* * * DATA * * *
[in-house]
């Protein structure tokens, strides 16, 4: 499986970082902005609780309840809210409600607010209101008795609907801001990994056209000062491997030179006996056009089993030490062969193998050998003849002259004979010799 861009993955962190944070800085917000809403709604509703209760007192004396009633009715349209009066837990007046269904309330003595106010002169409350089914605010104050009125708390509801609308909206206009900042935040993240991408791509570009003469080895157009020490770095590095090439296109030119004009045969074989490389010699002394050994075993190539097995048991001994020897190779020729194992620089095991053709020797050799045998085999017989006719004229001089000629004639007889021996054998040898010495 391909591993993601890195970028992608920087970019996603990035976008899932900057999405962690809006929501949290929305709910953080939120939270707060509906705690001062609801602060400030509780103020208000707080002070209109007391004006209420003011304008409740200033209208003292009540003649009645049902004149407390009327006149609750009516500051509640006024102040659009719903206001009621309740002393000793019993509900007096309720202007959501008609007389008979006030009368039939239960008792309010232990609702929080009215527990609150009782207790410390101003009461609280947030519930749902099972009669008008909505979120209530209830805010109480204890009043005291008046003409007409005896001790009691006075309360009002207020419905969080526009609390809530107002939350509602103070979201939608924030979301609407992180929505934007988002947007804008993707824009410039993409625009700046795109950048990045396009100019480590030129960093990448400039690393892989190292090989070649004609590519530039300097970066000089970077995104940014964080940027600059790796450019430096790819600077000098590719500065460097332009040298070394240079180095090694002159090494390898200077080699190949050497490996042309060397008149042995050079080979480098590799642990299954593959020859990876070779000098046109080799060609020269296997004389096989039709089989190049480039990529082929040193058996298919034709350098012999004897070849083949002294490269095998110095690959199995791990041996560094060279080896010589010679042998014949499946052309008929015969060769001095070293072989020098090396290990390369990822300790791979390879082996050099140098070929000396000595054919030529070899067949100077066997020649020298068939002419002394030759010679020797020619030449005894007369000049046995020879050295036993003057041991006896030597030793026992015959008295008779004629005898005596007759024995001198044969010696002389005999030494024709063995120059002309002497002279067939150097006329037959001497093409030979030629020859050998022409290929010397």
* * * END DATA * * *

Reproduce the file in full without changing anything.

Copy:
[in-house]
């Protein structure tokens, strides 16, 4: 499986970082902005609780309840809210409600607010209101008795609907801001990994056209000062491997030179006996056009089993030490062969193998050998003849002259004979010799 861009993955962190944070800085917000809403709604509703209760007192004396009633009715349209009066837990007046269904309330003595106010002169409350089914605010104050009125708390509801609308909206206009900042935040993240991408791509570009003469080895157009020490770095590095090439296109030119004009045969074989490389010699002394050994075993190539097995048991001994020897190779020729194992620089095991053709020797050799045998085999017989006719004229001089000629004639007889021996054998040898010495 391909591993993601890195970028992608920087970019996603990035976008899932900057999405962690809006929501949290929305709910953080939120939270707060509906705690001062609801602060400030509780103020208000707080002070209109007391004006209420003011304008409740200033209208003292009540003649009645049902004149407390009327006149609750009516500051509640006024102040659009719903206001009621309740002393000793019993509900007096309720202007959501008609007389008979006030009368039939239960008792309010232990609702929080009215527990609150009782207790410390101003009461609280947030519930749902099972009669008008909505979120209530209830805010109480204890009043005291008046003409007409005896001790009691006075309360009002207020419905969080526009609390809530107002939350509602103070979201939608924030979301609407992180929505934007988002947007804008993707824009410039993409625009700046795109950048990045396009100019480590030129960093990448400039690393892989190292090989070649004609590519530039300097970066000089970077995104940014964080940027600059790796450019430096790819600077000098590719500065460097332009040298070394240079180095090694002159090494390898200077080699190949050497490996042309060397008149042995050079080979480098590799642990299954593959020859990876070779000098046109080799060609020269296997004389096989039709089989190049480039990529082929040193058996298919034709350098012999004897070849083949002294490269095998110095690959199995791990041996560094060279080896010589010679042998014949499946052309008929015969060769001095070293072989020098090396290990390369990822300790791979390879082996050099140098070929000396000595054919030529070899067949100077066997020649020298068939002419002394030759010679020797020619030449005894007369000049046995020879050295036993003057041991006896030597030793026992015959008295008779004629005898005596007759024995001198044969010696002389005999030494024709063995120059002309002497002279067939150097006329037959001497093409030979030629020859050998022409290929010397």